A visit to the National Print Museum

The National Print Museum, tucked away in the Old Garrison Chapel of the Beggars Bush Barracks on Haddington Road, Dublin 4 is a little gem dedicated to the history of letterpress printing.

The museum is small but fascinating with a number of old printing machines laid out across the exhibit floor space. Upstairs there is an exhibit space. When I visited, there was an exhibit called, “Green Sleeves: The Irish Printed Record”, examining the Irish-printed album cover of Irish groups as well as albums from abroad referencing Ireland or Irishness. The collection dated from the 1950s to present day and it brought back a lot of good memories as I walked around.

When I first stumbled upon this Museum I had been looking for the PRESS Café, which is located beside it. When I entered the Old Chapel building, there were a several people looking around at old printers dotted around the floor space. There were also a few men working on some of the old machines.

Turns out the men were active retired printers and typesetters, volunteering their time to maintain the old print machines, and to assist with front of house duties as well as with the Museum’s education programme.  Alf, one of the volunteers, kindly introduced himself and offered to show me around. He demonstrated some of the machines, including the large Wharfedale Stop Cylinder Press, the machine similar to the one that the 1916 Proclamation was printed on. Framed and hanging on the wall beside it, is an original 1916 Proclamation.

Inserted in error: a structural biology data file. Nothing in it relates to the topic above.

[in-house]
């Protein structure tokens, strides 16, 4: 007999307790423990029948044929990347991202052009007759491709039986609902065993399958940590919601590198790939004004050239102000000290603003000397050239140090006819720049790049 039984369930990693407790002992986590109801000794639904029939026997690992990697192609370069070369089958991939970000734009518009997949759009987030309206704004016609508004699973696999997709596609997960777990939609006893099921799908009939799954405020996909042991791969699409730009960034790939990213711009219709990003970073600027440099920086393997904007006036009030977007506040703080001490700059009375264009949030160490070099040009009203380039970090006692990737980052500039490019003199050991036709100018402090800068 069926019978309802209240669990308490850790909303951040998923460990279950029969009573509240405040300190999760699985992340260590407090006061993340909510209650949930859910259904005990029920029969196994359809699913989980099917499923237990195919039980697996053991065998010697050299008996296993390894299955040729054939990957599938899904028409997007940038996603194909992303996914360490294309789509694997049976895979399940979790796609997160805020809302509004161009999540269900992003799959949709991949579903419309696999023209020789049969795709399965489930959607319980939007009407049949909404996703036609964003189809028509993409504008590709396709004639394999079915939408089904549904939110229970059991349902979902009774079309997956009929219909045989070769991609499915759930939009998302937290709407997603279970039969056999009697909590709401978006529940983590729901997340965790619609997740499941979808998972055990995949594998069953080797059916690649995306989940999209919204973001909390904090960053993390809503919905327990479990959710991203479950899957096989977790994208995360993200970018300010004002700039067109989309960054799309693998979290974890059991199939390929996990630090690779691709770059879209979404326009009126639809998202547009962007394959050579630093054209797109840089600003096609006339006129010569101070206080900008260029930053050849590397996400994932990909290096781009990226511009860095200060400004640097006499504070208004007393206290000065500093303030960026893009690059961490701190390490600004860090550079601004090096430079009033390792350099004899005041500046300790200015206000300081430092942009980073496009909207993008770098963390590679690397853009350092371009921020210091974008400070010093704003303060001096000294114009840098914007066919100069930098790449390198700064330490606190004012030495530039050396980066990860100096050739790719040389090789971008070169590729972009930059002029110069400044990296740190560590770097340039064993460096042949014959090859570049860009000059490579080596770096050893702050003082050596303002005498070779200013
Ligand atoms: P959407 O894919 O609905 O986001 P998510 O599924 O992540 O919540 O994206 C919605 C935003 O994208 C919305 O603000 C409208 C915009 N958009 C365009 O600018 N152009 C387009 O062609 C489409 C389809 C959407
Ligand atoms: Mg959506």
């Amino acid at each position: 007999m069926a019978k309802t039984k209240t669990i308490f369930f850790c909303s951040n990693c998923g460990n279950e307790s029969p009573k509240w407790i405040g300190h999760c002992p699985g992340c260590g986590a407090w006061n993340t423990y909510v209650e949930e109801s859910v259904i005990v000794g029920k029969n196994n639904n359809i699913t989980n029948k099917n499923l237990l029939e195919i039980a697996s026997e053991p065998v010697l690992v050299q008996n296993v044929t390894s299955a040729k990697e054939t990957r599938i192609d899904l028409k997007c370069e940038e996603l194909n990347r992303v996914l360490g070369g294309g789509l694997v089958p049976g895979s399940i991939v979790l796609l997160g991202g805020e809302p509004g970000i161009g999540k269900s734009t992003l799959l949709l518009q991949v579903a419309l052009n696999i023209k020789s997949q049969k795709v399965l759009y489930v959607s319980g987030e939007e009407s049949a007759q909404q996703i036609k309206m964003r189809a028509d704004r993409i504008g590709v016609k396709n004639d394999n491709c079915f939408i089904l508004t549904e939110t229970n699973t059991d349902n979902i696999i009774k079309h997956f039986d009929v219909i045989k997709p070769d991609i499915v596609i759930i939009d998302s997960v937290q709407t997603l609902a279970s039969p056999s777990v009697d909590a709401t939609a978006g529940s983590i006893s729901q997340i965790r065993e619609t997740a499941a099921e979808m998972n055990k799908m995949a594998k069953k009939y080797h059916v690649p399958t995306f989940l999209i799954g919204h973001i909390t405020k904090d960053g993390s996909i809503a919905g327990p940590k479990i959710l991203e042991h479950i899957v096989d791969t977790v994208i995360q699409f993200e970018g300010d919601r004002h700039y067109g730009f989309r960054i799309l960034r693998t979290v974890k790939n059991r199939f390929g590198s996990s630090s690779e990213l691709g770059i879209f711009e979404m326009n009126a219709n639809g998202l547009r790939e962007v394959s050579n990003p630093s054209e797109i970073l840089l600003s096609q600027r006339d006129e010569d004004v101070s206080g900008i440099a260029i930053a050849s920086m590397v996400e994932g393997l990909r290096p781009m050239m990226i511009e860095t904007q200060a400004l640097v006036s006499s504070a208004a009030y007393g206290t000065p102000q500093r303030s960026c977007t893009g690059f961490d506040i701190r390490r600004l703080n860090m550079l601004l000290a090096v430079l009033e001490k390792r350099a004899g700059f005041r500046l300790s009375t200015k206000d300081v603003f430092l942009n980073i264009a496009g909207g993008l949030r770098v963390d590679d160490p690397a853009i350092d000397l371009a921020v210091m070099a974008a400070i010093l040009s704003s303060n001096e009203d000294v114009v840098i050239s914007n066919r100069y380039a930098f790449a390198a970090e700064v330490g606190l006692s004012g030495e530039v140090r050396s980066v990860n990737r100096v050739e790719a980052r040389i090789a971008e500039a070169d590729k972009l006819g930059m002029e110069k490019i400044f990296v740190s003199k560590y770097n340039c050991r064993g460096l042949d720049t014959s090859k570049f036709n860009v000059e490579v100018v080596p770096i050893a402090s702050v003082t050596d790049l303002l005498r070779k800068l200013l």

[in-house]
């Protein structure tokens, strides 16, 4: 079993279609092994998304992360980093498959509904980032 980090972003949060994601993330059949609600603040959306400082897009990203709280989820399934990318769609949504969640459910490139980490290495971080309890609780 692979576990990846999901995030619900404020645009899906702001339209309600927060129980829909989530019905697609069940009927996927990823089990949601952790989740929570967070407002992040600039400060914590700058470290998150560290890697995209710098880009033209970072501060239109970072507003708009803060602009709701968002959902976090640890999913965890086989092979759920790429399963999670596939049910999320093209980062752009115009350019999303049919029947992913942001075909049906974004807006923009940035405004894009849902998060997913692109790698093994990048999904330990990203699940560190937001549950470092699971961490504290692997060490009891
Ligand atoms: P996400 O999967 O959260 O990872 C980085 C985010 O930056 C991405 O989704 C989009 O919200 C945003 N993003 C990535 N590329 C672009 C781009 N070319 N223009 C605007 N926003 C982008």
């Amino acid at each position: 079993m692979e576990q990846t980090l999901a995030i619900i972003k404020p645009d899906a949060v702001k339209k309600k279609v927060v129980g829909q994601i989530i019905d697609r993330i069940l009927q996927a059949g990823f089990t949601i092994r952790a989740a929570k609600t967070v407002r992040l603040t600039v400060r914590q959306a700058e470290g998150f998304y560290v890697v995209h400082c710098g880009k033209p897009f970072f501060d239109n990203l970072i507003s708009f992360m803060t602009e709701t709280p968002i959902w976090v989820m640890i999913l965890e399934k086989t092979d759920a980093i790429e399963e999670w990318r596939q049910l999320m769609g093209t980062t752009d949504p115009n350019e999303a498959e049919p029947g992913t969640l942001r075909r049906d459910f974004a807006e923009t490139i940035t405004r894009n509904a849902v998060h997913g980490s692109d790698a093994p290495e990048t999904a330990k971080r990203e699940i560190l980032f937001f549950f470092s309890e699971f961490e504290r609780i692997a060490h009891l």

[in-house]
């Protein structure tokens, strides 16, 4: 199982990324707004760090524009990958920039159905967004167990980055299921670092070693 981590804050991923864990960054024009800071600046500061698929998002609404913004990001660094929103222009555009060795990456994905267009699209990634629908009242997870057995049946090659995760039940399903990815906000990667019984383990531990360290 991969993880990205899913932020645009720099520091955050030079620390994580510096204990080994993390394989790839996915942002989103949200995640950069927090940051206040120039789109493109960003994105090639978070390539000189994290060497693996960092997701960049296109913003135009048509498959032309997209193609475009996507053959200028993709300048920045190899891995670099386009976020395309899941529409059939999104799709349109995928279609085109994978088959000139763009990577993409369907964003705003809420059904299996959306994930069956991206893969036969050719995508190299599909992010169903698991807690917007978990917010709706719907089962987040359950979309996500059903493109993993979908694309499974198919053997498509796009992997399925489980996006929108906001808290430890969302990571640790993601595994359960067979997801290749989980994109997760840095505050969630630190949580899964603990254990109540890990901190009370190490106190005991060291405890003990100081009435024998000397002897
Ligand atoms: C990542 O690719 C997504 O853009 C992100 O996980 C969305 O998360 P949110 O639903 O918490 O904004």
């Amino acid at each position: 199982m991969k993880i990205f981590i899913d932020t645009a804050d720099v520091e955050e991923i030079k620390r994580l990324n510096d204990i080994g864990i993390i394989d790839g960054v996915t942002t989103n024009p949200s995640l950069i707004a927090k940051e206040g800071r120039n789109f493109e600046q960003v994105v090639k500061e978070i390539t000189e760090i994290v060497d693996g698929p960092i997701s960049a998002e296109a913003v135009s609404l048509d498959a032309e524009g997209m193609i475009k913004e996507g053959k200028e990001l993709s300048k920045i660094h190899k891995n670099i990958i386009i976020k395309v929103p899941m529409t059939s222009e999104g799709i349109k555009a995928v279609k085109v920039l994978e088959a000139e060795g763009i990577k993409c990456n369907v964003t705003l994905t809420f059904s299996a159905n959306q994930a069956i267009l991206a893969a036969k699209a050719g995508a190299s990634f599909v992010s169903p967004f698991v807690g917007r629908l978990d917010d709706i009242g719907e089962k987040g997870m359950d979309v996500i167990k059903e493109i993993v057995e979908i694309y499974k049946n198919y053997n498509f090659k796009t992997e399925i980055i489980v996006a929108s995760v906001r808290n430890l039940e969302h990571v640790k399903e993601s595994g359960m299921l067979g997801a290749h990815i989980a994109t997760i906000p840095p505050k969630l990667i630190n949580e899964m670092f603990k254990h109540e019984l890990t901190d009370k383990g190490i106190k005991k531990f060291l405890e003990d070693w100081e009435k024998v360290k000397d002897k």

Alf told me first-hand accounts about the creation of the original Proclamation from the men who were involved in its production. He explained to me that he had these accounts because he had heard the men speaking at a special 1916 commemoration event in the 1960s! He then pointed out some of the technical imperfections in the printing on the original document, which he explained “as understandable” given the circumstances the compositors and printer had been under at the time. He relayed their stories with great enthusiasm and I felt privileged to hear them.

I was then shown letterpress printing techniques by another volunteer, a retired print engineer, who also shared with me his experience as a newspaper editor over 40 years ago and the difficulties he had faced every day using these techniques. This, I thoroughly enjoyed! A lovely, unexpected morning in the national print museum.

I did have coffee (and cake) eventually in Press café and it was delicious!

For more information about the National Print Museum and upcoming events and workshops, check out their website here.

 

 

 

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